A law meant to make oil cheaper for Kenyans made it more expensive  

Take, for example, the laws that regulate the price of oil - petrol and diesel - in Kenya. A few years ago, at some point, politicians felt that the price of oil in Kenya was too high on fumes, and that the citizen was being "exploited" by oil companies.

The politicians even went ahead and decided that it was not only the oil companies that were fleecing Kenyans, but many other manufacturers were also selling their items at too high a price for the "mwananchi". The mananchi, for strange reasons, is always stuck in poverty and appears to struggle to afford most needs.

For some reason, it did not hit the politician's minds that all these prices they were complaining about, all existed in a free market. Sellers were free to set their own prices and buyers were free to buy at prices they felt deserving.

If prices were high across the board, and people were still buying, then probably it had nothing to do with the sellers.

But then, there's what I call the carpenter's problem. A carpenter will tend to assume that most problems, including those not involving pieces of timber, can be solved by hammering at them. We all do it, starting from when we are children and all problems are solved by a well of tears.

Equivalently, a Member of Parliament makes laws, and tends to think that all problems can somehow be solved by making laws that address the problem.

So Kenya's parliament tried to address the problem of high prices by threatening to make laws that would set low prices, for the mwananchi.

This leads us to problem #2. Kenyans do not read, or research their problems. Going to school to get a certificate that makes us more competitive in jobs, is often mistaken for reading and knowledge.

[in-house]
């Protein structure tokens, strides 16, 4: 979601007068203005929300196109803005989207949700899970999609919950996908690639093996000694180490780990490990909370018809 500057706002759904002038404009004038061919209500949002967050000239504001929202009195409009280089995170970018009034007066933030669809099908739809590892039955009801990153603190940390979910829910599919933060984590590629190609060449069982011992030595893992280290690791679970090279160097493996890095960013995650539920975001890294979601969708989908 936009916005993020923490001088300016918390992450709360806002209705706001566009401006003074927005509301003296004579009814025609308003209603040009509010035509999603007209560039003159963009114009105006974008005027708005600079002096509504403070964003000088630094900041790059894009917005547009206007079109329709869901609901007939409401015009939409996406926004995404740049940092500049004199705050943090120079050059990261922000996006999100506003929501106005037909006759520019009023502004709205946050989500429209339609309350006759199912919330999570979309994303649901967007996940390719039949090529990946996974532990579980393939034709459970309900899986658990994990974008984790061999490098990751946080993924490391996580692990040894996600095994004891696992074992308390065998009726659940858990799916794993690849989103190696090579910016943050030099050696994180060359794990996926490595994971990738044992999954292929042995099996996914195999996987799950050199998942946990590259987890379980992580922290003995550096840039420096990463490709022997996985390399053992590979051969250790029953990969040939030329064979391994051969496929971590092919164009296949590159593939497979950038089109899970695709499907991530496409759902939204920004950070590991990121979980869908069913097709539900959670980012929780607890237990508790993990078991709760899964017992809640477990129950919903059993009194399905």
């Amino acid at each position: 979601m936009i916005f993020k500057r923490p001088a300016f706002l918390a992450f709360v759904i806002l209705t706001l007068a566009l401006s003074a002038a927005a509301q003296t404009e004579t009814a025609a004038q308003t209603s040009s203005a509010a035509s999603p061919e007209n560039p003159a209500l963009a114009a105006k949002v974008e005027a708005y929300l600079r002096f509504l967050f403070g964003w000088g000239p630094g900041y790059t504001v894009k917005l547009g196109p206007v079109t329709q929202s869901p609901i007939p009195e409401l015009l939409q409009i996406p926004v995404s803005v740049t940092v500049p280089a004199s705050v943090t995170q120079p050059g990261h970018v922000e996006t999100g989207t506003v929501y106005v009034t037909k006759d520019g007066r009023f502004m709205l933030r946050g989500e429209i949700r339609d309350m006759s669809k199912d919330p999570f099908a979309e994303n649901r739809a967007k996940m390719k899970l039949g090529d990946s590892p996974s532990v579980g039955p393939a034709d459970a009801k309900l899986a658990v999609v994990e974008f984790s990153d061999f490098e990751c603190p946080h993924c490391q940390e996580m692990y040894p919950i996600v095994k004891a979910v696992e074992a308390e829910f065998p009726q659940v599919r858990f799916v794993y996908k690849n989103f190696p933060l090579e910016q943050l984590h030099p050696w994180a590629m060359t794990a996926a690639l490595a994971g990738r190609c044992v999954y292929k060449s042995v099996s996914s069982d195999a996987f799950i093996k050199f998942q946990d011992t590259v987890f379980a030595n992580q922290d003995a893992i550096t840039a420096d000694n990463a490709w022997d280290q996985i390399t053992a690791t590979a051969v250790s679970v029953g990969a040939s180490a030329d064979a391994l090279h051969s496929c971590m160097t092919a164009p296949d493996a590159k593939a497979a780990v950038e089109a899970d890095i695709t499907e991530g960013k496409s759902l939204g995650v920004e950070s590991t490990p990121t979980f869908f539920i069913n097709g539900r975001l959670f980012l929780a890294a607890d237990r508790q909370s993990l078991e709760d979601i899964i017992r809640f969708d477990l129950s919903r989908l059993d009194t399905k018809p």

It thus escaped these MPs that price control laws have a long history of never working, be it in Russia, or the United States of America.

The MPs thus passed a law that regulated the price of oil, and appeared to work for the Mwananchi just after it was passed. However, the price did not reduce as much, and remained around KSh. 110, which was where the global prices were.

Fast forward to 2014 where global prices, almost halved, dropping by about 40 percent. Back in Kenya, prices have remained above KSh. 100, with excuses being given as to why Kenyans are not enjoying oil at between KSh. 60 to a maximum KSh. 90. One hilarious excuse was that oil Kenyan imports is a special kind of oil.


As the overzealous MPs had been warned before, price regulation does not work. Their intent to control oil prices now mean that Kenyans pay some of the highest prices for oil in the world. A catastrophic failure for using the wrong tool for the wrong job.

It would have been better to increase competition by encouraging new oil market players, rather than by controlling prices.

The Government's of Kenya ill fated attempt to drink from the Keg

In the US, tax has remained at the same level compared
to the size of the economy, even as the government played